“When he was confronted with a very stark and public choice, he made it clear what his own priorities were,” Langan said at Drinan’s funeral. “This may have puzzled and pained many of his friends and colleagues, but it made it clear that his commitment to the work of justice in the law and in politics was truly an expression of his response to the love of God, a response which affirmed that love and justice are indeed bound together, but that neither requires a particular office or role, that at the center of his being he would be God’s faithful servant first, last, and always and that this meant he would continue to be a very American, very pragmatic idealist, an advocate of the society of right in which the work of justice still needed the dedication and guidance of one who would remain priest and prophet.”
Drinan, noting that mention of religion was more or less circumscribed in the civic life of the nation, stressed the need to “restore the royal Redeemer to social and economic life.”
Drinan, who had been dean of Boston College Law School for 14 years before his time in Congress, returned to teaching and served as a professor at Georgetown University Law Center until his death in 2007. He was a frequent contributor to America in those years on jurisprudence and human rights, and a number of his articles from that time can be read here.
But none of them was Drinan’s first appearance in the pages of America: That happened on Oct. 27, 1945, when a 24-year-old Drinan penned an article on the importance of the Feast of Christ the King. It was one of dozens of articles on diverse subjects he would contribute throughout the course of his Jesuit formation, and yet his pious reflection just weeks after the end of the Second World War suggested something of what was to come for the young Jesuit scholastic. Drinan, noting that mention of religion was more or less circumscribed in the civic life of the nation, stressed the need to “restore the royal Redeemer to social and economic life” and (quoting Pope Pius XI) “to lead Him from the silence and hiddenness of the temple into the streets of the cities.”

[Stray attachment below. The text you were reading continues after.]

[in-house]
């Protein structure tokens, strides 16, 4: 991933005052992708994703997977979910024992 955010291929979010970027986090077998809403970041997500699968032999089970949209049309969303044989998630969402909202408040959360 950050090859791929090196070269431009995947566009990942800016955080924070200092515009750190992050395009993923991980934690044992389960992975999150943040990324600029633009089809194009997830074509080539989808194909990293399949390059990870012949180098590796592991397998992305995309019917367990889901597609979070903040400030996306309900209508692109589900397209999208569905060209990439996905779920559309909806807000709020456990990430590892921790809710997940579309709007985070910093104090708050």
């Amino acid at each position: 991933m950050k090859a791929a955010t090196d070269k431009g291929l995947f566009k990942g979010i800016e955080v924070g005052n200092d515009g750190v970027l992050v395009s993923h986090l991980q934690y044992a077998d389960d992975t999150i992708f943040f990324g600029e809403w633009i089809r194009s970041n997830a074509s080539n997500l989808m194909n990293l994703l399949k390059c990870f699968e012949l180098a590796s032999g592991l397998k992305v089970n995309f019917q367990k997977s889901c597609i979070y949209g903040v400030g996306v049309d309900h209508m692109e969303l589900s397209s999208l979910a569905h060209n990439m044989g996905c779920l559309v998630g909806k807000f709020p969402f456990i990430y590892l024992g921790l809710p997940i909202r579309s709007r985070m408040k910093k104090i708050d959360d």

“But no matter what success or failure comes, the magnificent words of Pius XI cannot fail to be a guide and inspiration,” he wrote, “in trying to bring Christ the King into the councils and assemblies now planning the reconstruction of the world.”
In this space every week, America features reviews of and literary commentary on one particular writer or group of writers (both new and old; our archives span more than a century), as well as poetry and other offerings from America Media. We hope this will give us a chance to provide you more in-depth coverage of our literary offerings. It also allows us to alert digital subscribers to some of our online content that doesn’t make it into our newsletters.
Other Catholic Book Club columns:
Talking truth and lies with the Norwegian novelist who won the Nobel Prize
Myles Connolly has a question: Why are Catholic writers so boring?
Leonard Feeney, America’s only excommunicated literary editor (to date)
Joan Didion: A chronicler of modern life’s horrors and consolations
James T. Keane